Locus Focus

What did you do in the Service, I asked. I was the bugler for the division, he said. I never played the same afterwards. What made him put his body between a platoon of men, he said, and the guy they’d decided was guilty, he didn’t know. He just had to do it, and took the beating until, exhausted, the men went back to bed. His nose, he said, it didn’t used to look like this. I wanted more: how did it happen, what did it feel like, the questions rising in me like dinner gone bad, and it was none of my business. What could I do, he told me. They filled their pillowcases with boots; you know the kind: black, steel-toed. I didn’t know, but I could hear them thudding as they fell inside cloth, muffled, innocuous until swung, heavier than hands, he said. It was a story you want to hear and wish you hadn’t, and still you want more. I didn’t know what to say, but when I reached out and touched the scar he’d shown me, just out of the line of vision beneath the curve of jaw bone, I felt my own go a bit slack. Oddly, he didn’t move, just closed an eye, keeping the other cracked and staring as if at something just beyond us both, something outside our field of view. He turned away, finally, with a wave of his hand as if performing some magic for himself alone, but I’ve kept looking, though it eludes me, as if it were inside my blind spot, the center of everything I don’t understand and can’t pin down, a kind of legerdemain of the mind, a sin, a blown glass cracked and irreparable, a mystery cloaking a mystery, hocus pocus I can’t bring myself to disprove, but don’t want to own.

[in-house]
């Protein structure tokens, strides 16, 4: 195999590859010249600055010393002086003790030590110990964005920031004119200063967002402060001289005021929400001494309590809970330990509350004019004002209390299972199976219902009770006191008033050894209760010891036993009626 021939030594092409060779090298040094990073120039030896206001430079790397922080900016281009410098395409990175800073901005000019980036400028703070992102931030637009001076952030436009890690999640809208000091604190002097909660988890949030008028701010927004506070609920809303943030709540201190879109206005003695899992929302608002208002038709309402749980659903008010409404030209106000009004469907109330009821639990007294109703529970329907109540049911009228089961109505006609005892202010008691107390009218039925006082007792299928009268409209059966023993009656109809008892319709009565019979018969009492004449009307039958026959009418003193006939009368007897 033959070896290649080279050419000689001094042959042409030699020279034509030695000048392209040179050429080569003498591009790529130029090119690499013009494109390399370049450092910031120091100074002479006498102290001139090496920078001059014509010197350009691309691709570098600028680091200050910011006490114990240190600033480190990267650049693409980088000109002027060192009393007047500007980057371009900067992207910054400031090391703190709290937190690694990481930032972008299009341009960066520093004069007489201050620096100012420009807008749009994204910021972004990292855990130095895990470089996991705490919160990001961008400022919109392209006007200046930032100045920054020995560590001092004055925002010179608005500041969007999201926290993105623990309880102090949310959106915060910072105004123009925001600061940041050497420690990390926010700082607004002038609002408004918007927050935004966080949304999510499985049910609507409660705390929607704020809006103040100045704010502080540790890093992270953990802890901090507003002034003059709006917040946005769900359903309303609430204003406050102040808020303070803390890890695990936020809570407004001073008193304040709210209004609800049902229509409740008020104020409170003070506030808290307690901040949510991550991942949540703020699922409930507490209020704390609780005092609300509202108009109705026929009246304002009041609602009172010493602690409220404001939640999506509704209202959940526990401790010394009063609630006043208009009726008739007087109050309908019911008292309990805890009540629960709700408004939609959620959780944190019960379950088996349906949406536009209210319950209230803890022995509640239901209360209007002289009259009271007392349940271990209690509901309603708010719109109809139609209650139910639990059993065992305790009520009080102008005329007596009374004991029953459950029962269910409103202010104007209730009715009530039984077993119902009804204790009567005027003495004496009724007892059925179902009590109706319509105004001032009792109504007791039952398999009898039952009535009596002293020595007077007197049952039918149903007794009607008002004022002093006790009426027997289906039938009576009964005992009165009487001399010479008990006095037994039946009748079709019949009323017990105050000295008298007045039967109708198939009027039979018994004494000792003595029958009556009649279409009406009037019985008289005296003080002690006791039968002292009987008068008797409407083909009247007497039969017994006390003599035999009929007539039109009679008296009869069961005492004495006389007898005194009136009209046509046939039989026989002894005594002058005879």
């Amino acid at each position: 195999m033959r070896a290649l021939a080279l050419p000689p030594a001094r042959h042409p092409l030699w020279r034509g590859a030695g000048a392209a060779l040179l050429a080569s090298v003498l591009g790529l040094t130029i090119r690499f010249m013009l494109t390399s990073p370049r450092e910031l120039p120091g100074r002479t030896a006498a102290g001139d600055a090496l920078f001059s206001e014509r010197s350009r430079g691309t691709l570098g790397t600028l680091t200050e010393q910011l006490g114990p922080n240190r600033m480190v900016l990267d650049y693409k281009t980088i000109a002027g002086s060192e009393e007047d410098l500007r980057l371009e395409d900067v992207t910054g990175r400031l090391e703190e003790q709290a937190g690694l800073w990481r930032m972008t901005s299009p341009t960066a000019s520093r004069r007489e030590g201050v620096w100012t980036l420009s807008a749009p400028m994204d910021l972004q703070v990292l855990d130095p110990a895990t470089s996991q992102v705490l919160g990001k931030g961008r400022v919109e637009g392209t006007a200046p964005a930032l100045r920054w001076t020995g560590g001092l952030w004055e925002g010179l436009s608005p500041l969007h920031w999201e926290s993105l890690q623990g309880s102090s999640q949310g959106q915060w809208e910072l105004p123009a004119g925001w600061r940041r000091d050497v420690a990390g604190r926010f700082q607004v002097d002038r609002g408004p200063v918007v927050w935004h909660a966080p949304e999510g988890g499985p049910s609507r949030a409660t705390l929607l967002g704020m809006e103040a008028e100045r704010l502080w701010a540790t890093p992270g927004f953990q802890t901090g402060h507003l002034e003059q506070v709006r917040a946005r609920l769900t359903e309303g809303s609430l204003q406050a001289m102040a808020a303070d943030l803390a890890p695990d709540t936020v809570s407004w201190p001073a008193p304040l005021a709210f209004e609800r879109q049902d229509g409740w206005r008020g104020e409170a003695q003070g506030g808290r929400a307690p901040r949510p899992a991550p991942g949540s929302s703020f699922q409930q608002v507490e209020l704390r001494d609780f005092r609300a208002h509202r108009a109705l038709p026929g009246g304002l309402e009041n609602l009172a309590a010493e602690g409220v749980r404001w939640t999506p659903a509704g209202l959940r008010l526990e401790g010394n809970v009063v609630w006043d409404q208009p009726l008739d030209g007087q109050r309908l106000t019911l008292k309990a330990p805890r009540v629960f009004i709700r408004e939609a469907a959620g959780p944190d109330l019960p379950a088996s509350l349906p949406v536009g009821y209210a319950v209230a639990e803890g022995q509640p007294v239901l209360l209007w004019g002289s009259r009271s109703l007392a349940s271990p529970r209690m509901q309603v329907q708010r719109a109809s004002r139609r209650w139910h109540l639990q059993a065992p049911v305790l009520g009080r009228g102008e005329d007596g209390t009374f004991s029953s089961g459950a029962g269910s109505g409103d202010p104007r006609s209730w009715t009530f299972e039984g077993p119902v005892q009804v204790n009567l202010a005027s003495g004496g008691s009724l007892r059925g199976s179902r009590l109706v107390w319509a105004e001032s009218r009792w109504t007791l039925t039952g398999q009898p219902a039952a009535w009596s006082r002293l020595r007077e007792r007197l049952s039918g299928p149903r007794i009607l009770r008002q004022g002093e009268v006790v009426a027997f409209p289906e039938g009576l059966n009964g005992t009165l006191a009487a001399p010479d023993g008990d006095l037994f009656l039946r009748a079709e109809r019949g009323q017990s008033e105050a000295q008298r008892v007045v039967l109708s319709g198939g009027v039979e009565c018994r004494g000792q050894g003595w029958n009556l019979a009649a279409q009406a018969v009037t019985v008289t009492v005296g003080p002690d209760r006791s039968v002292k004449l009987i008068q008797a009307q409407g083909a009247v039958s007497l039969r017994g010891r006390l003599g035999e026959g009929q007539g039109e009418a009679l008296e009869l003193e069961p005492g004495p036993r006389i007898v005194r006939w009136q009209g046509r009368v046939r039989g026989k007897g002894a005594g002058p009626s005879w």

“Locus Pocus” has previously appeared in Conte

Laura McCullough | Mudlark No. 32
Contents | The Price of Light